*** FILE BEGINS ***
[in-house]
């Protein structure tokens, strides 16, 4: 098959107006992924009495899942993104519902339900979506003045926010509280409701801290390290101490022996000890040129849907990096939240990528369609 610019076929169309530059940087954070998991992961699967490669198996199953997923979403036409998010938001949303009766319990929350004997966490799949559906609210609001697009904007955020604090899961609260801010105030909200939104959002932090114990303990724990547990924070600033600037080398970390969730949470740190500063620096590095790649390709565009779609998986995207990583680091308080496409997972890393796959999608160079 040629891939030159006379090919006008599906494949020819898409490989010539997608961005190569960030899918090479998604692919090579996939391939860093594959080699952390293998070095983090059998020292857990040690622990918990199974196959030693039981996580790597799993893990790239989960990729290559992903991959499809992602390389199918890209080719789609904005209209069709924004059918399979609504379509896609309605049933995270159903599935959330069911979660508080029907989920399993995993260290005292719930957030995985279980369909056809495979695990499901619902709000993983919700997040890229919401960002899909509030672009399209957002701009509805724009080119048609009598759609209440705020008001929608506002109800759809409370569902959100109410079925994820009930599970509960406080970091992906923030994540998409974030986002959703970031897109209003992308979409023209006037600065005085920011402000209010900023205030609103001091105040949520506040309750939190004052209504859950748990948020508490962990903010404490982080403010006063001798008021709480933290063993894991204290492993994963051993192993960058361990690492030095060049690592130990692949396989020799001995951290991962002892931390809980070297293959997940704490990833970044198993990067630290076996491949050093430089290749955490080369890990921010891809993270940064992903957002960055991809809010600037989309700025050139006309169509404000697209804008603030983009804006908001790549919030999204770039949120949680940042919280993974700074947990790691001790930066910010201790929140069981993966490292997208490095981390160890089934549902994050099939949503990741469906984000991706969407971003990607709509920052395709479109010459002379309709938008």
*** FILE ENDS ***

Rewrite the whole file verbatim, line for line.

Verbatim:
[in-house]
């Protein structure tokens, strides 16, 4: 098959107006992924009495899942993104519902339900979506003045926010509280409701801290390290101490022996000890040129849907990096939240990528369609 610019076929169309530059940087954070998991992961699967490669198996199953997923979403036409998010938001949303009766319990929350004997966490799949559906609210609001697009904007955020604090899961609260801010105030909200939104959002932090114990303990724990547990924070600033600037080398970390969730949470740190500063620096590095790649390709565009779609998986995207990583680091308080496409997972890393796959999608160079 040629891939030159006379090919006008599906494949020819898409490989010539997608961005190569960030899918090479998604692919090579996939391939860093594959080699952390293998070095983090059998020292857990040690622990918990199974196959030693039981996580790597799993893990790239989960990729290559992903991959499809992602390389199918890209080719789609904005209209069709924004059918399979609504379509896609309605049933995270159903599935959330069911979660508080029907989920399993995993260290005292719930957030995985279980369909056809495979695990499901619902709000993983919700997040890229919401960002899909509030672009399209957002701009509805724009080119048609009598759609209440705020008001929608506002109800759809409370569902959100109410079925994820009930599970509960406080970091992906923030994540998409974030986002959703970031897109209003992308979409023209006037600065005085920011402000209010900023205030609103001091105040949520506040309750939190004052209504859950748990948020508490962990903010404490982080403010006063001798008021709480933290063993894991204290492993994963051993192993960058361990690492030095060049690592130990692949396989020799001995951290991962002892931390809980070297293959997940704490990833970044198993990067630290076996491949050093430089290749955490080369890990921010891809993270940064992903957002960055991809809010600037989309700025050139006309169509404000697209804008603030983009804006908001790549919030999204770039949120949680940042919280993974700074947990790691001790930066910010201790929140069981993966490292997208490095981390160890089934549902994050099939949503990741469906984000991706969407971003990607709509920052395709479109010459002379309709938008």